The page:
If you are wondering, what is inpatient rehabilitation? Inpatient rehabilitation is a specialized treatment for severe physical or neurological problems. Intensive therapy is administered in a medically supervised setting and is covered by health insurance. However, it’s also not long-term care and is not intended to be a substitute for a patient’s primary care. If you are unsure whether inpatient rehab is right for you, consider the following.
Inpatient rehabilitation is more intense than outpatient rehab and provides a multidisciplinary team specializing in rehab. Inpatient care in Pinnacle Recovery Center can include at least three hours of therapy a day. It may also include 24-hour medical supervision and comprehensive evaluation. Inpatient rehab requires several visits with therapists daily, with each session lasting between 30 minutes and an hour. Outpatient rehab patients may see therapists twice weekly for 30 minutes to an hour.
Inpatient rehab requires admission to a rehab facility and a stay for a specified period. It may last anywhere from 14 to 28 days. Inpatient rehab programs are medically supervised and can be either stand-alone rehabilitation hospitals or specialized wings of acute care hospitals. They provide multidisciplinary care and comprehensive rehabilitative treatment for their patients. Although inpatient rehab is typically more expensive than outpatient rehab, it can help those with severe disabilities get back to work and lead normal lives.
Involves Intensive Therapy
Inpatient rehabilitation is an important step in the recovery process. It offers expert therapy and 24-hour care for patients. Therapists work with patients to help them regain function, improve cognition, and cope with their new limitations. Outpatient rehabilitation is less intensive and often includes only a few weekly therapy sessions. However, patients may benefit from ongoing outpatient treatment, including speech, occupational, and physical therapy. After leaving inpatient rehab, patients can continue therapy at home.
Inpatient rehabilitation requires a long stay in a rehab facility. The longer stay enables the patient to receive more one-on-one treatment from healthcare professionals. Additional medical supervision is also beneficial for the patient. Inpatient rehab is usually recommended for people who have suffered a traumatic accident or severe injury. However, some insurers may only cover less intensive rehab for those with severe conditions. In such cases, insurance coverage may be the only option.
Inpatient rehabilitation is a short-term treatment for physical and mental impairments. The goal of rehabilitation is to help patients regain strength and mobility and return to their prior living situation. Health insurance covers short-term rehab when you are under the age of 65. Your physician will determine whether you are fully recovered and can return home. Inpatient rehabilitation is not a substitute for long-term care. Here are some benefits of inpatient rehab.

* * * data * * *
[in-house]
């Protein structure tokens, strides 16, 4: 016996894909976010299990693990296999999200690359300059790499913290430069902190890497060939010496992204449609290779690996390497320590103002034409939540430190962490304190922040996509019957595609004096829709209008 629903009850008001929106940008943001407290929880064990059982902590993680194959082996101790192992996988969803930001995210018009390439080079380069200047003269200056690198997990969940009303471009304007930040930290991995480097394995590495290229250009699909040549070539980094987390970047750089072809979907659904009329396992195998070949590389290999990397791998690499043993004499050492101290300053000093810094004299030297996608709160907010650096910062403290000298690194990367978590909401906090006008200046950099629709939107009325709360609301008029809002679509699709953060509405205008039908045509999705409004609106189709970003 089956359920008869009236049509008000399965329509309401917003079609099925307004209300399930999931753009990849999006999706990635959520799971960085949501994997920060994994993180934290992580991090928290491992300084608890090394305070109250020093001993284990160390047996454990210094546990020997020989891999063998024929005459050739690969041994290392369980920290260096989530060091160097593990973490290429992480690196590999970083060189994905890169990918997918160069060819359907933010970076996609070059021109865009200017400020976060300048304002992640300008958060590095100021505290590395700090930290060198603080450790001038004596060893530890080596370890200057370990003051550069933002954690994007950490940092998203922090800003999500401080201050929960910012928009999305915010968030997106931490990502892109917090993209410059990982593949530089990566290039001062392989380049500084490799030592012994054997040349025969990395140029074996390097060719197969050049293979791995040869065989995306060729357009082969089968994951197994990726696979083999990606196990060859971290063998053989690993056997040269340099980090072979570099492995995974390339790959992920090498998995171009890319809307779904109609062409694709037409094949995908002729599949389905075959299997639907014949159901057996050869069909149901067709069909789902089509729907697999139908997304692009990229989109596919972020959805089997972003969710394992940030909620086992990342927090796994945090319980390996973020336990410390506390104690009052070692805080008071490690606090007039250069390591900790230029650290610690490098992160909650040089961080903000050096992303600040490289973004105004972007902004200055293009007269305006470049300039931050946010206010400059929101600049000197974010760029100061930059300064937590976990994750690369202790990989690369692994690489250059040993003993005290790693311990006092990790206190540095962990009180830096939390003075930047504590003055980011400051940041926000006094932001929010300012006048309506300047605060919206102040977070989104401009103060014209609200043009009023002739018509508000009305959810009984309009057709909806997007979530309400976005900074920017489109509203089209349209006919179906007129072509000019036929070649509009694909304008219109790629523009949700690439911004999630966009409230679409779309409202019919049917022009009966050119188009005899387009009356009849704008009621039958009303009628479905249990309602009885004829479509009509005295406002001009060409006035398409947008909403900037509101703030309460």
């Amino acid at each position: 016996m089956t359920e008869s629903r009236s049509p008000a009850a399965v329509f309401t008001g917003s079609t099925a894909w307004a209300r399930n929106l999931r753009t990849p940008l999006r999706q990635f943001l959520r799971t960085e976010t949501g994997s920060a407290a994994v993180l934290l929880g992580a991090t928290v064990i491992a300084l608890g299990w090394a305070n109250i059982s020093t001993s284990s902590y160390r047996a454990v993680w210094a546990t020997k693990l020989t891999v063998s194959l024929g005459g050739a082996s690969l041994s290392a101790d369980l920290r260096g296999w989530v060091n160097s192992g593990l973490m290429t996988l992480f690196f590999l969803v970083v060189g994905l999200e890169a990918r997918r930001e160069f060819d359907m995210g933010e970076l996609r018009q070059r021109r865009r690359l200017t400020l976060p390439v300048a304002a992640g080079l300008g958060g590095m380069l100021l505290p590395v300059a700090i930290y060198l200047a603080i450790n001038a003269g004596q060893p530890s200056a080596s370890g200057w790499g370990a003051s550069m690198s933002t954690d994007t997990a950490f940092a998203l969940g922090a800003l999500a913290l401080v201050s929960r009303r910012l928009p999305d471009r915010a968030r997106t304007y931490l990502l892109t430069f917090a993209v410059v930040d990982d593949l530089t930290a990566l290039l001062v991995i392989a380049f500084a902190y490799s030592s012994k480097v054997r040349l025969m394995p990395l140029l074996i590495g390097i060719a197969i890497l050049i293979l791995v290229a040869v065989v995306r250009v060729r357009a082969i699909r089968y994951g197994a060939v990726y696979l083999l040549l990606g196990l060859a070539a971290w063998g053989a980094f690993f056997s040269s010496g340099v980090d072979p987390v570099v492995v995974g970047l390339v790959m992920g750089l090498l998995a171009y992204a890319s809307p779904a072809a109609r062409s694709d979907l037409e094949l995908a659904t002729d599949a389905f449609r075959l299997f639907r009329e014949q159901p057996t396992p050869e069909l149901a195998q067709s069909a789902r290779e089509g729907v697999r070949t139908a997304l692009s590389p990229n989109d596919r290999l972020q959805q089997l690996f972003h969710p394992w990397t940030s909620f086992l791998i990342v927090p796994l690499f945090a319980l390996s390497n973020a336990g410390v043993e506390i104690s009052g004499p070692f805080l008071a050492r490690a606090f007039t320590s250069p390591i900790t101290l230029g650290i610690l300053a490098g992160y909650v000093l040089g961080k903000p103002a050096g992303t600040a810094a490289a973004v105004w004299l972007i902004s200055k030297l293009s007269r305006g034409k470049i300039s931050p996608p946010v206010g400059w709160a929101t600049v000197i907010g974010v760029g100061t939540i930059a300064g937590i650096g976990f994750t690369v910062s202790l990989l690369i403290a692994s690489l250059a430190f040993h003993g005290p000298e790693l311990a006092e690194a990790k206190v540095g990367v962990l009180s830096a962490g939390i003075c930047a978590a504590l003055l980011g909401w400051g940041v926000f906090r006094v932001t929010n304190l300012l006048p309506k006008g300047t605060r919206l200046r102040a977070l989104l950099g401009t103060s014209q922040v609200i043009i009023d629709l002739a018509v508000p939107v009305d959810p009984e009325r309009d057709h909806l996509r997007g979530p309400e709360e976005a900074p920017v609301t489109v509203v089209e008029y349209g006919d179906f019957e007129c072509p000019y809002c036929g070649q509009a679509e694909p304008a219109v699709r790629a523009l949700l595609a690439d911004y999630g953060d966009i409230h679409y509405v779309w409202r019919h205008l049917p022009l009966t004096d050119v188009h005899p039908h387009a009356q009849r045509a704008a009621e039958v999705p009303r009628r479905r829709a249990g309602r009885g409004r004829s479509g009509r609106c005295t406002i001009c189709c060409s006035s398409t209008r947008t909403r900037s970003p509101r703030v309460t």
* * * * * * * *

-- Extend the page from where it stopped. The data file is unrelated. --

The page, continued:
Inpatient rehabilitation is typically provided by a rehab hospital and involves round-the-clock therapy. Inpatient rehab is important for patients who suffer from serious illnesses, trauma, and other medical conditions that require intensive care. These patients may require medical machinery, such as a ventilator. Inpatient rehab may be more expensive than outpatient rehabilitation, but it’s more affordable than long-term care. Because the patient is living in the rehab hospital, they receive a high level of individualized care.
Covered By Health Insurance
Inpatient rehabilitation is a type of care covered under health insurance, but not all rehab is covered. Health insurance covers a limited amount of rehab after 90 days of coverage. After this period, insurance beneficiaries may have to pay a copayment of $341 daily. If the rehabilitation remains medically necessary, they may have to pay all continuing costs. Many insurance participants take out a policy to ensure they don’t have to pay out-of-pocket. It will cover uncovered costs, pick up some of the deductibles and help pay for part B expenses.
Before you decide to get rehab, check to see whether your insurance plan covers the cost. For example, your insurance advantage plan may cover some rehab costs, but not all. So you should check with your plan to see which rehab facilities are in your network.
The similarities and differences between outpatient and inpatient rehab are significant. Outpatient rehabilitation is less expensive and provides more flexibility and freedom. Inpatient rehab, however, necessitates a 30-day stays in the facility. Often, inpatient rehab is needed as part of the detox process because it helps the patient deal with withdrawal symptoms and establishes a routine. However, outpatient rehab is also less intensive than inpatient rehab, which may increase the risk of relapse.
Because the patient is in the facility 24 hours a day, inpatient rehabilitation is typically more expensive than outpatient rehabilitation. Since the patient must remain at the facility for the duration of the program, inpatient rehab is also more intensive than outpatient rehab. Outpatient rehabilitation is also more convenient for people who work and have families. Outpatient rehab can be more affordable if the patient can fit it into their schedule. Patients should also consider the costs associated with inpatient rehab before choosing an option.